Salient. An Organ of Student Opinion at Victoria College, Wellington, N.Z. Vol. 11., No. 9. 28th July 1948
The influence of the New Zealand highlands is evidently deeply felt by James K. Baxter, as seen in a selection of titles—"The Thistle," "O, Wind Blowing," "Sun and the Green Sap," "Haast Pass," "Snowfall." "Snow." But the plains and the sea also play their part.
In "Letter to Noel Ginn II," Baxter writes—
An 8-hour day is not conducive to
The exercise of one's imagination.
So I have found alas that my true station
Is still among the academic crew
Whom I despised for undue cerebration
That leads to withering of the heart and thew.
No doubt I'll find a niche where I can grumble
About the clique that pay me for my pen.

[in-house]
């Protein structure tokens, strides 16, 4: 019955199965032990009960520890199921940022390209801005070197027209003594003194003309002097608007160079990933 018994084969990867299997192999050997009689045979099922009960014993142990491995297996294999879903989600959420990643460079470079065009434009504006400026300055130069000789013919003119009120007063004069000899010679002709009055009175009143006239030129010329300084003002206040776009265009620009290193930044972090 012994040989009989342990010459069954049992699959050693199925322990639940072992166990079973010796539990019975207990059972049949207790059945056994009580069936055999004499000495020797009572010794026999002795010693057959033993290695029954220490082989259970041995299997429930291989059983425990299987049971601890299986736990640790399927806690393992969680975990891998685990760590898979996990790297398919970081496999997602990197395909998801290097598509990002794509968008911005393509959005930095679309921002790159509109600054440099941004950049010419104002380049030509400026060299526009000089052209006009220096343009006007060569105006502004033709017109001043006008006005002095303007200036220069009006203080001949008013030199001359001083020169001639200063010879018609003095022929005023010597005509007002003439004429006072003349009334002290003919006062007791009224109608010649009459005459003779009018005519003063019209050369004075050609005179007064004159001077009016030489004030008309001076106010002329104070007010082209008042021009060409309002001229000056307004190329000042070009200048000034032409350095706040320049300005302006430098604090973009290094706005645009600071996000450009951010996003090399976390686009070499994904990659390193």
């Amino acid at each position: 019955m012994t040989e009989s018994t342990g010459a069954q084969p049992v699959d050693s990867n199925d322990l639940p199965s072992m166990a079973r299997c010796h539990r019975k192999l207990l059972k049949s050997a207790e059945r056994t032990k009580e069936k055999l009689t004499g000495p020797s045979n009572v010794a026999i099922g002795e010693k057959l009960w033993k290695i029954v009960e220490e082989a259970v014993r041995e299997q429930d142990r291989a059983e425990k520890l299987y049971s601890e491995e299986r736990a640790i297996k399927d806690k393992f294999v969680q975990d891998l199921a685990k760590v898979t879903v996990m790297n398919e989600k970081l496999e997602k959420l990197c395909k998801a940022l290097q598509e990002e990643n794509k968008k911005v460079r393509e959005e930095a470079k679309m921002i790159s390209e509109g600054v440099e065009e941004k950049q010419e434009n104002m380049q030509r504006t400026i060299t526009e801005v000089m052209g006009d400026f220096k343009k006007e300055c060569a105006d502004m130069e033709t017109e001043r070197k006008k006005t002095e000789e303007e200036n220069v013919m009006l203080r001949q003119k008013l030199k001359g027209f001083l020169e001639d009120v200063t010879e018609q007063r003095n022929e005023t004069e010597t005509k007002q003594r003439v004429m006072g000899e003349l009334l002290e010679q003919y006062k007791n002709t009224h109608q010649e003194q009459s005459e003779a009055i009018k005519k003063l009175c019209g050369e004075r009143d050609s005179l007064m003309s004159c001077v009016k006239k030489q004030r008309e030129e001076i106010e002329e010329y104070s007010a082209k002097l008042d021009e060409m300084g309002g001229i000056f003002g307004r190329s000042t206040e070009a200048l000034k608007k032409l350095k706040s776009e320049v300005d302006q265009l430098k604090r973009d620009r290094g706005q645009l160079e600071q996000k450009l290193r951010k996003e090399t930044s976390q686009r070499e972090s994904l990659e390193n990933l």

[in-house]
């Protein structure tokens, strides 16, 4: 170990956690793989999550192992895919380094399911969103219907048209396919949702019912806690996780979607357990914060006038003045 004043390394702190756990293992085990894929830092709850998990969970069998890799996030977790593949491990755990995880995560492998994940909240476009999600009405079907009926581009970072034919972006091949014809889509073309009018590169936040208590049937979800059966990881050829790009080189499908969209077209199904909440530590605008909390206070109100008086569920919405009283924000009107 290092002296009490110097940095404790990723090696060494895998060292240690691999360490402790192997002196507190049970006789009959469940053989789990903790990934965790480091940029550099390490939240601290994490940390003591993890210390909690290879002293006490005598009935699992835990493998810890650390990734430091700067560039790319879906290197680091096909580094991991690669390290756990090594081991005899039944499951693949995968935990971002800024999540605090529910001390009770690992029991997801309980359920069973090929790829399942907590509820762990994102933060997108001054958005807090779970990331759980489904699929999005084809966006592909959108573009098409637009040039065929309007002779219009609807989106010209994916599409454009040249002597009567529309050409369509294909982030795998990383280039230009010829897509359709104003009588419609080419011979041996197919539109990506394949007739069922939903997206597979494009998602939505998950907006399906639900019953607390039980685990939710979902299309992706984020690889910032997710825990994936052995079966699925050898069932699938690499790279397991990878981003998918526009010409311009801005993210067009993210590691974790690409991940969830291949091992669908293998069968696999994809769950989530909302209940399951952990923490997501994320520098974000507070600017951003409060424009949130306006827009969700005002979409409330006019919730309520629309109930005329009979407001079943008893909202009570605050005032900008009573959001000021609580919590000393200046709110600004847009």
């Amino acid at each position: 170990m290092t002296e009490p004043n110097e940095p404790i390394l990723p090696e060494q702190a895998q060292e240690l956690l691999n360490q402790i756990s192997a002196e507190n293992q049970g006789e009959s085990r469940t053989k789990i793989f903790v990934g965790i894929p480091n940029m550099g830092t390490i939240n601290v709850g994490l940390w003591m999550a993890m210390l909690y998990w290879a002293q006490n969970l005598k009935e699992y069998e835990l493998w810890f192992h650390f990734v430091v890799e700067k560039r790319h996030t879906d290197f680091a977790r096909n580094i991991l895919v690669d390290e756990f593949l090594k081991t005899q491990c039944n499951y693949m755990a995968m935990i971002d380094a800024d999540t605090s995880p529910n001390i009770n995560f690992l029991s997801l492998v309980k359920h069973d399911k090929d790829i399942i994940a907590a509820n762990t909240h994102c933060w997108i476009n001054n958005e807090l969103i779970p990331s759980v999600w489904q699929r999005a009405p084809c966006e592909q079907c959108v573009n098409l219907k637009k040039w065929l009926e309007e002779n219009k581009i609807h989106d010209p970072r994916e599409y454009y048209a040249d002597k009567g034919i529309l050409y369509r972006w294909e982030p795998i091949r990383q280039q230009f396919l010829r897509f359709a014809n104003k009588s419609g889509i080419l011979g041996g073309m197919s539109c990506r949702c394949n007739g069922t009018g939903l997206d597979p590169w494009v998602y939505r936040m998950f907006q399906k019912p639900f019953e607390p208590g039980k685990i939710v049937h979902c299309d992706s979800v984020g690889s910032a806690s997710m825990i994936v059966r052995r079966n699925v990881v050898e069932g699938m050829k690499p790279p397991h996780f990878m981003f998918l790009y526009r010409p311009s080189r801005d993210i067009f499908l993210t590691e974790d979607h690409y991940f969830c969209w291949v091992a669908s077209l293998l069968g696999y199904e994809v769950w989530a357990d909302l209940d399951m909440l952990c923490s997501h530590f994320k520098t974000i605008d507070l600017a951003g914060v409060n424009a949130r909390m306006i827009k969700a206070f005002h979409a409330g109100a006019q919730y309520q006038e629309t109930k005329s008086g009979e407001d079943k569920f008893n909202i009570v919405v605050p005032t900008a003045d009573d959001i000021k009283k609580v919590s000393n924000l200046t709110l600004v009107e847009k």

And drink with other intellectual men,
And gain some slight prestige, however humble,
With a little bitter poem now and then.
Baxter's poetry seems to be changing. To those who are aware of his previous occupation, it would be quite justifiable to attribute some of the poems in this volume to the obligatory feeling Baxter has "To write a little bitter poem now and then." It may well be possible that Baxter's rugged virility is in danger of being clouded by this affected intellectualism. "Envoi," if the work of an older poet, could be interpreted as a sign of decadence, and some titles fall far below the high standard of the rest of the work.
But these are minor blemishes, in some measure acting as a foil' to the earnestness and undoubted sincerity of the majority of the poems.